Insulating cantilevered floor with plumbing lines


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Old 02-01-19, 11:21 AM
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Insulating cantilevered floor with plumbing lines

My GF's cold water line for her kitchen sink freezes on a regular basis when outside temperatures drop into the teens. The pipes run through the cantilevered floor underneath. Apparently the floor is packed with fiberglass insulation and the pipes are wrapped. Evidently, this isn't adequate. I was thinking of using a thinner batt and/or rigid foam panels and lining the inside of the joist cavity containing the water lines. My thought is that the radiant heat from inside the home would warm the cavity enough to prevent freezing. What do you guys think?
 
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Old 02-01-19, 11:54 AM
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The insulation needs to be on the exterior side of any pipes... and air sealed. Fiberglass alone is not enough because air can blow through it. It's best to put foam insulation on the rim joist and just above the soffit and air seal that space by sealing all the edges. Then leave the pipes exposed so they can gain heat from the house. The pipes need to be close to the subfloor... not down the center of the joists. And if the pipes are in the wall, they should be brought forward to come up inside the cabinets. Often there will be a toekick duct that helps warm the area under the sink... perhaps there isn't enough heat in the area. She could also keep a cabinet door open under the sink in cold weather.
 
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Old 02-01-19, 11:56 AM
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You could try it. What do you have to lose? You would think hot and cold would freeze when it hasn't been in use for a while. Can you tell if they are insulated differently? Last resort could be heat tape.
 
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Old 02-01-19, 12:23 PM
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Sounds like a plan. Hadn't thought about leaving the cabinet door open. Good tip! No concerns with condensation after unwrapping the pipes and leaving them exposed? I'm not sure if they are PVC or copper. I want to say PVC. They come up through the bottom of the cabinet. Not sure how close they are to the subfloor. I have yet to check things out. Relaying info based on what her brother observed last time the pipe froze.

I've never worked with CPVC supply lines. I imagine it is very simple. If I need to route the lines closer to the subfloor, will a pair of Pex cutters work, or do I need to use a cutting wheel or hacksaw? Clean the cut edges with a chamfering tool? Secure joints with one step cement or use a 2-step solvent/cement like DWV connections?
 

Last edited by mossman; 02-01-19 at 12:45 PM.
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Old 02-01-19, 05:54 PM
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Wonder if this is why the pipes are frozen and the basement is cold as crap. So ridiculous!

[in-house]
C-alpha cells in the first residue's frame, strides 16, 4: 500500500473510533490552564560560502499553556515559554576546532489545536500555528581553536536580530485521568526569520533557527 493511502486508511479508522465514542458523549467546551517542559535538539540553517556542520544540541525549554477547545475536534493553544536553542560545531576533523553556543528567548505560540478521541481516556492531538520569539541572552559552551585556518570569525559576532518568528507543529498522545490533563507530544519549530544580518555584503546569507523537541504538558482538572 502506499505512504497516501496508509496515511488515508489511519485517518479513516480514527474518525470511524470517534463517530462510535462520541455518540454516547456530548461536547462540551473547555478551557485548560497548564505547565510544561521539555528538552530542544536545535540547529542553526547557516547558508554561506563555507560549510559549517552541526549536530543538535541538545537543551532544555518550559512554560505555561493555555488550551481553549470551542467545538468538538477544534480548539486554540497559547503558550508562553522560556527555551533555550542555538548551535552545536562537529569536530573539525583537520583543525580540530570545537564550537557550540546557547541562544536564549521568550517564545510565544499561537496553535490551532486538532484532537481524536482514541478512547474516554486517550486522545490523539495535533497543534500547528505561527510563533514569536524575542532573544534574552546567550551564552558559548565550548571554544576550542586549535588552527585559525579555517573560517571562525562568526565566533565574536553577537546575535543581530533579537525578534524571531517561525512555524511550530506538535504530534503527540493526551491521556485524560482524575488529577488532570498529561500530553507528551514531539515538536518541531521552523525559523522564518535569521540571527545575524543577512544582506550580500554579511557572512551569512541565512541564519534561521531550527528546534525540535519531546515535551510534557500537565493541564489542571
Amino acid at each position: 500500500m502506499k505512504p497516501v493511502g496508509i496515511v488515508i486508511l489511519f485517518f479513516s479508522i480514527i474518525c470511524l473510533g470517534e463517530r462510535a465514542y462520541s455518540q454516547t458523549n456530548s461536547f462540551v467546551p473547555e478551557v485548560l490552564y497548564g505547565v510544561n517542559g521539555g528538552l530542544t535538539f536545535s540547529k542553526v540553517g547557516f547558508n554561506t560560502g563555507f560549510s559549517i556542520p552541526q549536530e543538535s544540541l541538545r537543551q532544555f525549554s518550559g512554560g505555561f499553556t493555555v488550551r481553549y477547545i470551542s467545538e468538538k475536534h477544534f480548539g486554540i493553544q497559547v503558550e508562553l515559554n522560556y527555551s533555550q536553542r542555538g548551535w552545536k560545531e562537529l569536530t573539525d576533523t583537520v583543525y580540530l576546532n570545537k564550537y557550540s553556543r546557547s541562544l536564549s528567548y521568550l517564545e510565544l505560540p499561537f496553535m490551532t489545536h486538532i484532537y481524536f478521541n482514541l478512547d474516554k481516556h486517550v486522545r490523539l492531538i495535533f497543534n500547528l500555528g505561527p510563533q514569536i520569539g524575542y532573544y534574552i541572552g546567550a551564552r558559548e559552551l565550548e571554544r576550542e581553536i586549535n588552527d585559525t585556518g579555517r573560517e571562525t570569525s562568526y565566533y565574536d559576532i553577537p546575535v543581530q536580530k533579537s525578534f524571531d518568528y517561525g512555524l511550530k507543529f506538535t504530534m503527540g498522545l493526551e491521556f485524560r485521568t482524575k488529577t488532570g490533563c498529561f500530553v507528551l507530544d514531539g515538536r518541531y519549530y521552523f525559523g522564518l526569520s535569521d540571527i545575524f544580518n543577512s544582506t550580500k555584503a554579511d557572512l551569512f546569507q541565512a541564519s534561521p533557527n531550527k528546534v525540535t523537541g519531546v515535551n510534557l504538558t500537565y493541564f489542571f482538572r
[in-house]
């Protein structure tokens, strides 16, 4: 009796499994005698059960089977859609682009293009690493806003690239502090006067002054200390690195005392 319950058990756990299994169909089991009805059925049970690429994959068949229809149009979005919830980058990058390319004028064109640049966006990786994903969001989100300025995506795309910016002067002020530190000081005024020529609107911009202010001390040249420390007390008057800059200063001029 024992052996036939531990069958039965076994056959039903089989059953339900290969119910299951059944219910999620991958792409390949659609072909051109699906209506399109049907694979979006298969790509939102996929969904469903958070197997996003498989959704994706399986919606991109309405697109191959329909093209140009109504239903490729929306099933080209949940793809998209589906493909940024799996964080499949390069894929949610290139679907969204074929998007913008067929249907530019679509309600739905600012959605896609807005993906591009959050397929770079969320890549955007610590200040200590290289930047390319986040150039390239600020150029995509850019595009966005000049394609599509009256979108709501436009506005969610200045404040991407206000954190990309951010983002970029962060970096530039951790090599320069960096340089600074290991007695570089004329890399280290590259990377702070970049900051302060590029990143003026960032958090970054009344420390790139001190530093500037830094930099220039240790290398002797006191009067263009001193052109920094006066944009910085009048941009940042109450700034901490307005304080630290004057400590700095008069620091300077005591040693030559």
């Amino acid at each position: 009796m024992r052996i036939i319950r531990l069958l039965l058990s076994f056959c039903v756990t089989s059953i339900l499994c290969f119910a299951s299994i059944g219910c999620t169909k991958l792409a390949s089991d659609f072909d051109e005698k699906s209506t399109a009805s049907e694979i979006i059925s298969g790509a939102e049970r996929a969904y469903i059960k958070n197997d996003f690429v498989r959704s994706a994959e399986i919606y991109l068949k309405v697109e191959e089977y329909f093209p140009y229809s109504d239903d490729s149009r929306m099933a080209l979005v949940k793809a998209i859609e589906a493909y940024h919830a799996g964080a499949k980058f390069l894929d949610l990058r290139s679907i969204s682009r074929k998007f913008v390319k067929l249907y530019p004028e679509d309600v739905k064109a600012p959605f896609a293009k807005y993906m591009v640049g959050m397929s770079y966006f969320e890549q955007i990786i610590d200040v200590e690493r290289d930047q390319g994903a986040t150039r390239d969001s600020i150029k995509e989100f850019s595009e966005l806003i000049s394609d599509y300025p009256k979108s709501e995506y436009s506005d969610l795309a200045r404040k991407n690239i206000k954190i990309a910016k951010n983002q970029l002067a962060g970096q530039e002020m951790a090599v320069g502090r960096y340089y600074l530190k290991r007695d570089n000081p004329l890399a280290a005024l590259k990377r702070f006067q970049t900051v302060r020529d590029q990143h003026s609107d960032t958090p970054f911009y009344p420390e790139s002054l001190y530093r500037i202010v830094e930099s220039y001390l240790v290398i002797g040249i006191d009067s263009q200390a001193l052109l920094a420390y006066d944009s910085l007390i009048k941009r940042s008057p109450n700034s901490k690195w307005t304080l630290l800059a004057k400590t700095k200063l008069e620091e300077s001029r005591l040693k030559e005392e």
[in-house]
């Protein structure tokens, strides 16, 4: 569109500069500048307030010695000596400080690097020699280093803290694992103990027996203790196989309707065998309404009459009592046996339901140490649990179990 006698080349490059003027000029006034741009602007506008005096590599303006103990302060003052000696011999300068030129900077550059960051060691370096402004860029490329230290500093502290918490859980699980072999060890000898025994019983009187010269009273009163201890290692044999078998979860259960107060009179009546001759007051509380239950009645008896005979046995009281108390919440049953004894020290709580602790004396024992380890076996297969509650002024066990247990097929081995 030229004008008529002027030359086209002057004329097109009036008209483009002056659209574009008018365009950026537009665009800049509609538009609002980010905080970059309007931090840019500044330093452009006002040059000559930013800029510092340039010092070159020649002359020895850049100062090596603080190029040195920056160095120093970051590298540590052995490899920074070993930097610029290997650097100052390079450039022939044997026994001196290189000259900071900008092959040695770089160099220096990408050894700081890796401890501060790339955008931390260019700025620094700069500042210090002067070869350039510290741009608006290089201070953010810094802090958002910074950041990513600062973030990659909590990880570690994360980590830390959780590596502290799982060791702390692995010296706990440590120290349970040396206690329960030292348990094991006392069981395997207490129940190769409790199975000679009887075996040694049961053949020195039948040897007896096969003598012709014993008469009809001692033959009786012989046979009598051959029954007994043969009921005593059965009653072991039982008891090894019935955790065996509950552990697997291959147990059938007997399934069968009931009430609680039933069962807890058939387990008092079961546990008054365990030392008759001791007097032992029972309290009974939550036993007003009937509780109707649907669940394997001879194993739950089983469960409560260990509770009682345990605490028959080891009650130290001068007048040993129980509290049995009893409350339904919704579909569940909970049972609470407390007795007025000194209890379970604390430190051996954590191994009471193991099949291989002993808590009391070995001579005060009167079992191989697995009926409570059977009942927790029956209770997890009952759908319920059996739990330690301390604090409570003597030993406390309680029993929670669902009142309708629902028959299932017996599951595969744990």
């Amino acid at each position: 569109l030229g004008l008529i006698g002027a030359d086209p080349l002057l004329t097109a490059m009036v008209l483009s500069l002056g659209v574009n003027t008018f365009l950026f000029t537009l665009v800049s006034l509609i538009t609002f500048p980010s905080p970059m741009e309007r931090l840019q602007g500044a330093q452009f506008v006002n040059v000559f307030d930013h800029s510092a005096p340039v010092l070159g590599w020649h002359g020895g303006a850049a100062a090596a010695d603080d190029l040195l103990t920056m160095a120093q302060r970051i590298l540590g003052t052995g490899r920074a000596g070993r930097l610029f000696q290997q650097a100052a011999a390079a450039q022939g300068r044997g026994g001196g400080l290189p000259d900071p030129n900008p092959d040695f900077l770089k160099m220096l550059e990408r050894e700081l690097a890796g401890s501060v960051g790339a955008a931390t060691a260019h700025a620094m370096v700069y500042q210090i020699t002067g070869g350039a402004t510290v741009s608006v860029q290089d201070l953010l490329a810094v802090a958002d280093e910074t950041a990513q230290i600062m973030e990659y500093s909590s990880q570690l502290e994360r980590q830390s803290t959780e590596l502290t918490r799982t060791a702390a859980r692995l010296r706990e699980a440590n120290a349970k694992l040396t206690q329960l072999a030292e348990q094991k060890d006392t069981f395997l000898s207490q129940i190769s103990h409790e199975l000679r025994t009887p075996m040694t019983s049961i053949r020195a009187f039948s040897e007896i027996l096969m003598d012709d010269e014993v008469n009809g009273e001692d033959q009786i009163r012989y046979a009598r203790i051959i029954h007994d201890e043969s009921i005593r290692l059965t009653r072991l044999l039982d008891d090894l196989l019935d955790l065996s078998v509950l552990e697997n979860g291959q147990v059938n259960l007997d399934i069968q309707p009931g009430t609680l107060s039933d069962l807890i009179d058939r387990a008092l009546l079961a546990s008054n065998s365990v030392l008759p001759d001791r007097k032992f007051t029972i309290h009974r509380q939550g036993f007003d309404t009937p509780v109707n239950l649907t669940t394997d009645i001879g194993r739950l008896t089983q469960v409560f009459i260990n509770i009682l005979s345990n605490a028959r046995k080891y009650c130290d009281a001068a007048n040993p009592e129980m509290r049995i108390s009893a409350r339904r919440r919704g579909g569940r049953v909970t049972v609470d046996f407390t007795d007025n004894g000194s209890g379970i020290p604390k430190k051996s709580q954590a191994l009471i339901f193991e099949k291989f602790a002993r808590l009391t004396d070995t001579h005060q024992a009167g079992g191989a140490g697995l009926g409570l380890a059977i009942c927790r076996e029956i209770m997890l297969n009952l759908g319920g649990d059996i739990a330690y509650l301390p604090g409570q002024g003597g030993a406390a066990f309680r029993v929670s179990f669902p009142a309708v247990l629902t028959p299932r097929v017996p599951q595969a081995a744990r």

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Last edited by PJmax; 09-08-19 at 11:50 PM. Reason: resized picture
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Old 02-02-19, 03:54 AM
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if that is the overhang that the pipe is in then you have probably the worst case of air infiltration we have ever seen!
 
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Old 02-02-19, 06:21 AM
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I'm assuming(and hoping) this was done by the previous owner and not the builder. Anyway, I'll be removing all the insulation and doing it properly.

Plan is to secure a 2" layer of foam to the band board using screws/foam board anchors, then glue the second layer of 1" foam to the first using PL300 and seal around the perimeter with spray foam. Then I could install 2" panels along the bottom chord of the floor truss and seal them as I go. I could them slide some R-13 batts on top. Would I remove the vapor retarder if done this way?

In addition, I could also attach some 1.5" panels to the plywood prior to nailing it back in place. If I did that, I could probably do away with the batts.


It would be ideal to insulate from the inside, but the basement is finished and cutting out drywall isn't preferable.
 

Last edited by mossman; 02-02-19 at 06:56 AM.
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Old 02-02-19, 07:09 AM
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Great Stuff can says application temperature should be between 60 and 90 degrees. It will be in the 30s tomorrow when I plan to do this :/. Do I need to hold off?
 
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Old 02-02-19, 10:36 AM
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It will be in the 50s tomorrow, so it will be fine. And I realize attaching foam board to the plywood is a dumb idea. I'll just fill in between the trusses by gluing 1-1/2" foam to the 2" panels then nail the plywood back in place. That will give me and R-17.5 along the band and bottom if cantiliver.
 
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Old 02-03-19, 04:22 PM
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Just finished up. Everything went as planned. Ended up adding some R-13 on top of the rigid foam, so ended up with an R-17.5 on the band and an R-30.5 along the bottom. It didn't seem logical to have a vapor retarder on the batts since theres an air gap between the subflooring and insulation, so I removed it. All gaps and crevices spray foamed, caulked/air sealed. Should be a huge improvement, and no more freezing pipes!
 

Last edited by mossman; 02-03-19 at 06:55 PM.
 

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